A photo of the night sky taken through the entrance to a glacier in Engadin, Switzerland. To get a photo that lit the man and the night sky correctly, the photographer combined two panoramas taken with different exposures.
sometimes 80s japanese countdown shows would have idols performing live on location in strange places, just because. for example, here’s Chisato Moritaka performing 17才 in a cave for absolutely no reason.
Staffa and Fingal’s cave, Inner Hebrides, Scotland. Photos taken last week, when we had the chance to spend a few hours on the island.
Staffa is an entirely volcanic island, probably best known for its
unique geological features such as the many caves and the unique shape
of the basalt columns which are also found in the Giant’s Causeway and
Rathlin island in Northern Ireland and, closer by, on the island of Ulva.
It consists of a basement of tuff, underneath colonnades of a black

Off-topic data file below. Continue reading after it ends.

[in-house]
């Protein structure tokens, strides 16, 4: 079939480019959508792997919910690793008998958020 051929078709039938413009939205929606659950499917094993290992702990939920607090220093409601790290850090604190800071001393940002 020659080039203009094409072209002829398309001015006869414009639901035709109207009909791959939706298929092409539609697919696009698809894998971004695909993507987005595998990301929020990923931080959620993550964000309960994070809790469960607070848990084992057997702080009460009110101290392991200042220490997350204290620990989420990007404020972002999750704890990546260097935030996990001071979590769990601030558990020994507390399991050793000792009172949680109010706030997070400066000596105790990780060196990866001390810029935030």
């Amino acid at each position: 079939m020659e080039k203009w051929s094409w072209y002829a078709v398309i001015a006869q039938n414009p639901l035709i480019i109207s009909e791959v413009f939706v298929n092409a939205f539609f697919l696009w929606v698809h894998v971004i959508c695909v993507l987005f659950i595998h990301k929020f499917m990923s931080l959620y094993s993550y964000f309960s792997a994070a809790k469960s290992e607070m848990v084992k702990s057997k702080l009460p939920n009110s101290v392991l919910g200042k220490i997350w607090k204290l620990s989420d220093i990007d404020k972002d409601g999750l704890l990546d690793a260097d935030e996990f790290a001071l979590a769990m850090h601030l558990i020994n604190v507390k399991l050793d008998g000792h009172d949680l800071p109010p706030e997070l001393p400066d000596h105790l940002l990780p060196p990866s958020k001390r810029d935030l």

fine-grained Tertiary basalt, overlying which is a third layer of
basaltic lava lacking a crystalline structure. By contrast, slow cooling
of the second layer of basalt resulted in an extraordinary pattern of
predominantly hexagonal columns which form the faces and walls of the
photos from a glacial cave under the breiðamerkurjökull glacier, which is an outlet glacier to the larger vatnajökull glacier at the northern end of jökulsárlón glacial lagoon in southern iceland.
as air bubbles, which would otherwise interfere with the passage of light, become compressed from the pressure above, the denser ice which forms the cave is better able absorb yellow and red light, giving it this vibrant blue colour.
volcanic ash, however, does become trapped in the ice, streaking certain areas of the cave with black. the glacier sits atop a volcano, whose geothermal heat carved out the cave.